The industry could risk becoming a “dark market,” warned Armoniene, if the proposed government restrictions come into play next year. The ban, which will act to remove intoxicant adverts from all national mass media, was accepted by Lithuanian Parliament in 2008 as an amendment to an Alcohol Control Law, allegedly to help curb alcohol-related violence.
Company spokespeople speculated, though, that Svyturys-Utenos could potentially survive the changes, due to an engrained public knowledge of the brand, though new ideas trying to surface within the market would struggle.

“It will be difficult to make new brands and to send them to market [within Lithuania]. But with old brands, I hope big changes won’t really affect them. I hope that it works in the consumer’s mind that it is a good product, at a good price. I hope, but who knows? We have never worked in a dark market before,” Armoniene declared.

On the flipside, marketing experts have suggested if the advertising ban was implemented, it could force companies to think outside the box, and utilize new creative strategies to gauge their demographic during a changing industry era.
“If the proposed alcohol advertising ban was successful, and alcohol use in the country was decreased, it would stimulate the industry to be more innovative. For example, by introducing new non-alcoholic drinks on to the market, which create less harm to public health,” considered the Coordinator of Alcohol Marketing Europe, Avalon de Bruijn.

“In other countries with more stringent alcohol advertising regulations, you can see how the alcohol industry is very creative in circumventing existing legislation. They try to reach the market by international advertising, such as over the Internet, or indirect marketing, such as by advertising non-alcoholic brands with similar names as the alcoholic brand,” she furthered.
Though, as the Carlsberg Group Web site, brandishing figures like “The average [annual] beer consumption in Lithuania was 87 liters per person,” it appeared the industry is safe for now.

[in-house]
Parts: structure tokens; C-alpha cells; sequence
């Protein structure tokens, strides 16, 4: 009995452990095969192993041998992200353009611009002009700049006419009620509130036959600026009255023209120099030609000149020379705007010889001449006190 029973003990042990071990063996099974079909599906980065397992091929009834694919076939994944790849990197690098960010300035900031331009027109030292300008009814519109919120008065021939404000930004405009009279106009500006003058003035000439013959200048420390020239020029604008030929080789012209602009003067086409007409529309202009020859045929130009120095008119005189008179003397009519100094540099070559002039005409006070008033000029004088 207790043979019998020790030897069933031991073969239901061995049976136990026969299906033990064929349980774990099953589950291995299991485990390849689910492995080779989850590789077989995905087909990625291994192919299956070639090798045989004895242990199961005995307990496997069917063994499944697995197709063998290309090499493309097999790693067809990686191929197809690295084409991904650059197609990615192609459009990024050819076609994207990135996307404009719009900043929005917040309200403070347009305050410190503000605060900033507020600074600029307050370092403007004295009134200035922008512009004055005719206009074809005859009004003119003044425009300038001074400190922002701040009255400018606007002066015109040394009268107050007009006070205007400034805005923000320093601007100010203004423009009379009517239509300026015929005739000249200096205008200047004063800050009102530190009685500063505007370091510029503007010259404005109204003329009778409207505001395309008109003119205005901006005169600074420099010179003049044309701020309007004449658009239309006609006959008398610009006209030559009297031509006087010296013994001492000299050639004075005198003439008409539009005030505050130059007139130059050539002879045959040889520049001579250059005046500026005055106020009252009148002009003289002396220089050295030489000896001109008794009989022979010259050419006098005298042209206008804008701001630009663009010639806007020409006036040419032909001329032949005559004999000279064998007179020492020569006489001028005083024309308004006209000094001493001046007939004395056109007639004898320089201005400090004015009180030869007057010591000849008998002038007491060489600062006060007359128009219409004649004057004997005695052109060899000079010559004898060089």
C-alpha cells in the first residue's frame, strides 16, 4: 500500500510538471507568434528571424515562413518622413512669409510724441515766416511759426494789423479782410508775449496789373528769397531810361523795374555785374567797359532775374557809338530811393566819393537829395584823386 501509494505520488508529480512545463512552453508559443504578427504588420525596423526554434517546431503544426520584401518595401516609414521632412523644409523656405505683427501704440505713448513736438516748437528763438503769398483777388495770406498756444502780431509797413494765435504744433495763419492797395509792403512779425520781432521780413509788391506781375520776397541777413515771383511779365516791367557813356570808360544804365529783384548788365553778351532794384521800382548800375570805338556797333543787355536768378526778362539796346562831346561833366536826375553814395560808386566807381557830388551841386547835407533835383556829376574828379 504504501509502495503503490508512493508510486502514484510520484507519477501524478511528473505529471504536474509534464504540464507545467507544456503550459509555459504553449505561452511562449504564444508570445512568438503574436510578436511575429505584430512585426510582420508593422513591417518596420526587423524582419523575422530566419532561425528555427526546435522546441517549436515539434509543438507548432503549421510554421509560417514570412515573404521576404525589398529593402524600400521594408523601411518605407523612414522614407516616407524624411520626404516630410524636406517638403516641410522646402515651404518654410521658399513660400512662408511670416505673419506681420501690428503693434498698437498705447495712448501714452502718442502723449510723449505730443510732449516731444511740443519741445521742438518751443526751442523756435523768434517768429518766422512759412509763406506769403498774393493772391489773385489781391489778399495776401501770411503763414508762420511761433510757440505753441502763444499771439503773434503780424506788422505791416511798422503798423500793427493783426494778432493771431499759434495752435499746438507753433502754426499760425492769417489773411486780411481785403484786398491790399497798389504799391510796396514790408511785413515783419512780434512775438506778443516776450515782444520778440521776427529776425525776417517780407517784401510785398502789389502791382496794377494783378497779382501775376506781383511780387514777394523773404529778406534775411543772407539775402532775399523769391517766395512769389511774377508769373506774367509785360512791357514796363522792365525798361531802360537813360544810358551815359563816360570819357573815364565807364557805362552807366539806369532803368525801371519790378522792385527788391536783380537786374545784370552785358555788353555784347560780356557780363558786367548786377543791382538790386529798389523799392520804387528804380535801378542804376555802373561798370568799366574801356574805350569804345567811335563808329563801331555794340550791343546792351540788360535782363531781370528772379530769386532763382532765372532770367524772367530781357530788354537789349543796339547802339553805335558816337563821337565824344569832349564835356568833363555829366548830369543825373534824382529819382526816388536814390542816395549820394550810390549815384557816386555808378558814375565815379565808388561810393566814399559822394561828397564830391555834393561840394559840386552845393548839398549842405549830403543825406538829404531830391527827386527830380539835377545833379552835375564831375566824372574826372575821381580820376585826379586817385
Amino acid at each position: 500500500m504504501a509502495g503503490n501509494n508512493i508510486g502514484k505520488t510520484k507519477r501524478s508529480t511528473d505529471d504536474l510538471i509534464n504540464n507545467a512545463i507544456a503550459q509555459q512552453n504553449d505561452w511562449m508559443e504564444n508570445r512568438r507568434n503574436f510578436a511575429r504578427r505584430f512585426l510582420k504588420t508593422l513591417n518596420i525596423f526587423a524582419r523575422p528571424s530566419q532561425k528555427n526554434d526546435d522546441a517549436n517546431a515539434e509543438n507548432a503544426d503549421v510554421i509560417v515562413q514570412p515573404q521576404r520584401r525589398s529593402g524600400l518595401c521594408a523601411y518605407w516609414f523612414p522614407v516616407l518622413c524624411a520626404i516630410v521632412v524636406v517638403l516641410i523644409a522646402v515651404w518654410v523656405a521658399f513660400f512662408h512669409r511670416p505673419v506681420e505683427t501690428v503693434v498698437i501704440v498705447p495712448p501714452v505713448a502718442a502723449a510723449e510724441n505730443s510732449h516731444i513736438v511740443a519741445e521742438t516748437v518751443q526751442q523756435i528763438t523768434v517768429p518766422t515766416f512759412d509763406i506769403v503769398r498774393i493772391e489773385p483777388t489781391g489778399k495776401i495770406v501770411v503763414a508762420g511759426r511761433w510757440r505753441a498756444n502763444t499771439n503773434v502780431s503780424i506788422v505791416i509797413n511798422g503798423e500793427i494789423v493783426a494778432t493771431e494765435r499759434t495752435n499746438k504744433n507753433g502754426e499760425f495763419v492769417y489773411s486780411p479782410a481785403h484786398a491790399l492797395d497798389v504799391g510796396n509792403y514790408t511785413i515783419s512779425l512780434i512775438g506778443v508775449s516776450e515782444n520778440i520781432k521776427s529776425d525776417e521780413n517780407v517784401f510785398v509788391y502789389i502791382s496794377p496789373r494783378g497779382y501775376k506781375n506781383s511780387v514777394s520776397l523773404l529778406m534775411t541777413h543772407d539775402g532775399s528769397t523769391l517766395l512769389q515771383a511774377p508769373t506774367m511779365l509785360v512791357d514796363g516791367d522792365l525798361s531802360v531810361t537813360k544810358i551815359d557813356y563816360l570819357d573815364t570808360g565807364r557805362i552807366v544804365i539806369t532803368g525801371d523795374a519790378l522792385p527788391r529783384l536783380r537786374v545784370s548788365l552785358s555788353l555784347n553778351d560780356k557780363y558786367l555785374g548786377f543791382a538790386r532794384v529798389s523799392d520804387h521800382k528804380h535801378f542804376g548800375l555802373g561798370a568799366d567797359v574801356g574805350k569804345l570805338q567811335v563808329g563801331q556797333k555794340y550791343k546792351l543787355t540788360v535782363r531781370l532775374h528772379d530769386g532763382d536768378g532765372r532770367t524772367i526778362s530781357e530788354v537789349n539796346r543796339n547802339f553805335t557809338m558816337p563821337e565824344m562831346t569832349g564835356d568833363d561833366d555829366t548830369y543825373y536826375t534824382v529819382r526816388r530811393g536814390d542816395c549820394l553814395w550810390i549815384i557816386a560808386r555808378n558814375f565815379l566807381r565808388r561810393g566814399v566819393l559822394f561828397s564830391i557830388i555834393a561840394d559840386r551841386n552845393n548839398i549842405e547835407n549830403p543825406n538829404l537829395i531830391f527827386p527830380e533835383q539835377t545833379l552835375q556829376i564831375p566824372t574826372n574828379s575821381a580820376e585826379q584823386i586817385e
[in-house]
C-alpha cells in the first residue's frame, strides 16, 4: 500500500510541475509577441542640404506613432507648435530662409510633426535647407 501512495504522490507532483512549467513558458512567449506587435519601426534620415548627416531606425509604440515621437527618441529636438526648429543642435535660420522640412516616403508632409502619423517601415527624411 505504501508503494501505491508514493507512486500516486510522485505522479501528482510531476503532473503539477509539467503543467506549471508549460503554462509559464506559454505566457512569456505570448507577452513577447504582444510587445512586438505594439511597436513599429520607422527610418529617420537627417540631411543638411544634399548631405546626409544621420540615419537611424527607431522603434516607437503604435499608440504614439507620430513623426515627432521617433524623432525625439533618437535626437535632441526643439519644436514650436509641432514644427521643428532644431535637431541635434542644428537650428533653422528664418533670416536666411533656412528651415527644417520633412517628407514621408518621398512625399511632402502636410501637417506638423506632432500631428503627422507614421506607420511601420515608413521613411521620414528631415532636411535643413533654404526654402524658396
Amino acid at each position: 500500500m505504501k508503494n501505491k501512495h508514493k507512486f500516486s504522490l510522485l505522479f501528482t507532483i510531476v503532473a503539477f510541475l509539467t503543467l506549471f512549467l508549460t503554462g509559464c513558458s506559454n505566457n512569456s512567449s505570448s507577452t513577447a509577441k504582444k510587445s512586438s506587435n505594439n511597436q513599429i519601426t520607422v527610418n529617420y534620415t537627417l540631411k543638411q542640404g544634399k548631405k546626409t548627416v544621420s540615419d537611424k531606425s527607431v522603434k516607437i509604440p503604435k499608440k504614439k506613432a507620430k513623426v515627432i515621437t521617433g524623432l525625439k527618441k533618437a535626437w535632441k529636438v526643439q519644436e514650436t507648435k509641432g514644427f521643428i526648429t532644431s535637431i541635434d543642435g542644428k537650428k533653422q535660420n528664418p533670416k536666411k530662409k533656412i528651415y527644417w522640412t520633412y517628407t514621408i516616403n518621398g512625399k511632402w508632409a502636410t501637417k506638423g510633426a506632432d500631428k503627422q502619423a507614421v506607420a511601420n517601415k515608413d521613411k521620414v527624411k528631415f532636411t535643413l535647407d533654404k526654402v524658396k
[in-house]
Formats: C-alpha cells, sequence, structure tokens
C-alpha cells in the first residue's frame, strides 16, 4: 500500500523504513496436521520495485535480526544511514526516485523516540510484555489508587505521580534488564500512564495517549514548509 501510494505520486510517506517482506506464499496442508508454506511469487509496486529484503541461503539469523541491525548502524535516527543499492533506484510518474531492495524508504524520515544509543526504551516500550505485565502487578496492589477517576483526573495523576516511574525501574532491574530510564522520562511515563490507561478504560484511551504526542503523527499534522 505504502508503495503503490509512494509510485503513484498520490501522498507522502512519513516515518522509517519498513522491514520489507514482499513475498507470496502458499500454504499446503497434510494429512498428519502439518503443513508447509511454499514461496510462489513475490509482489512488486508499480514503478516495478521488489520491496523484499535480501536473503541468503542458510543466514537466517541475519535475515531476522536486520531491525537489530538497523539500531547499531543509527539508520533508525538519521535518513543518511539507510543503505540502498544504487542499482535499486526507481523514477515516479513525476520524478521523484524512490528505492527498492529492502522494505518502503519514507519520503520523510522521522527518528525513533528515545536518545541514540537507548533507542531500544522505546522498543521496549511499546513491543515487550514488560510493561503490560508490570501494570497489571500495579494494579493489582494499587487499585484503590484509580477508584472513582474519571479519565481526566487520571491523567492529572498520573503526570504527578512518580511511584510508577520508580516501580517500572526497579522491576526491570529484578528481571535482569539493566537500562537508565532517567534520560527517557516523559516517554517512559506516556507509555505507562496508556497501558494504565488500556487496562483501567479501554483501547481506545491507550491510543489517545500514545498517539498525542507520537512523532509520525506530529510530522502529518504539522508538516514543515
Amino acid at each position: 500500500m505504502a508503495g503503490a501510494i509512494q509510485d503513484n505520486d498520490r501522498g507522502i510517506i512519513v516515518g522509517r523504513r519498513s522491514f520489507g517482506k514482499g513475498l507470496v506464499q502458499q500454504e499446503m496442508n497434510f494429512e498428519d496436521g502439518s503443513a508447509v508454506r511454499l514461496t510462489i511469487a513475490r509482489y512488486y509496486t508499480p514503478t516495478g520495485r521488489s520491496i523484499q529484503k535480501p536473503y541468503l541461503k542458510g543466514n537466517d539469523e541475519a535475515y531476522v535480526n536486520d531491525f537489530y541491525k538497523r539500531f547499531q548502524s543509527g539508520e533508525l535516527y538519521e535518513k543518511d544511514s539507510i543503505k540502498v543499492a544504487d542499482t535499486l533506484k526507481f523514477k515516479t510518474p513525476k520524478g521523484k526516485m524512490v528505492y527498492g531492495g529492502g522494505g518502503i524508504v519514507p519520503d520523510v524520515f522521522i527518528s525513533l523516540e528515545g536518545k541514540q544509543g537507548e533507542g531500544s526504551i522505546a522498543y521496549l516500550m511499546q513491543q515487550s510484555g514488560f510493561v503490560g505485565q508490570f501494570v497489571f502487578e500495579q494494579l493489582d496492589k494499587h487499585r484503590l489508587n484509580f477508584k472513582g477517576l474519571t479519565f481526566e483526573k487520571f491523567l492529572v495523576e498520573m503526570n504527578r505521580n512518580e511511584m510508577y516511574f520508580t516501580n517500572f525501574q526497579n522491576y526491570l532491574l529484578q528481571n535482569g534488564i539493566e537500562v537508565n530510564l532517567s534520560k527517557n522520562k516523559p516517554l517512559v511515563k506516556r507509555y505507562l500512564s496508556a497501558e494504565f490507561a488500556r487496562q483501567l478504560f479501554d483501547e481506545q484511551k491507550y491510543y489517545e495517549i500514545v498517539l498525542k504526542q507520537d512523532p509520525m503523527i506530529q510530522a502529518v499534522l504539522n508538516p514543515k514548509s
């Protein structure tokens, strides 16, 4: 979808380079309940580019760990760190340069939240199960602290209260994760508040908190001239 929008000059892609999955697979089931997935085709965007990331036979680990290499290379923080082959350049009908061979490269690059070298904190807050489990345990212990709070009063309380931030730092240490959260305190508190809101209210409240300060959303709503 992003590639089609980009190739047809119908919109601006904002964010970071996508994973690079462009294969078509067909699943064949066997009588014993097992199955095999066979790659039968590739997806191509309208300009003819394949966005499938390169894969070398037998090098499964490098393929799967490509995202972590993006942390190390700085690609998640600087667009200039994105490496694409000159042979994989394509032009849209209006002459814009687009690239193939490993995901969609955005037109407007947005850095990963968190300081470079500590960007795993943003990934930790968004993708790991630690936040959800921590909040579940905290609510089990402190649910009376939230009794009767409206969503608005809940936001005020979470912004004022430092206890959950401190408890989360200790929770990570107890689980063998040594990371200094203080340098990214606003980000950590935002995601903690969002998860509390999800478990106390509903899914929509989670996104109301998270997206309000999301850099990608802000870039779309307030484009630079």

But when vice president of the company, Sven Langeneckert, visited Lithuania recently to billet against the bans, according to Lithuanian daily newspaper Lietuvos Rytas, he mentioned Carlsberg would remove their stakes from the country if restrictions came into force.

Carlsberg Group denied these claims, with a media officer telling TBT, “The statement about leaving Lithuania was a misunderstanding between the Carlsberg brand-manager and journalists. We have no plans for leaving Lithuania.”
To prevent suffering losses should the advertising ban become reality within the country, Svyturys-Utenos seemed to be focused on steadily expanding the brand’s export reputation.

In May, the company picked up two industry-praised awards from the International Taste and Quality Institute (iTQi) in Brussels, for the standards of their beers Svyturys Baltijos and Adler Bock.
“These awards are more or less for export purposes. Usually big suppliers of the world, like Tesco or Aldi, look to get the best products, and this award shows it is of a high quality,” claimed Armoniene.
“I think it could increase exports. At the moment I know we export to 27 countries.”

Plans for entering world beer competitions in the future were being considered.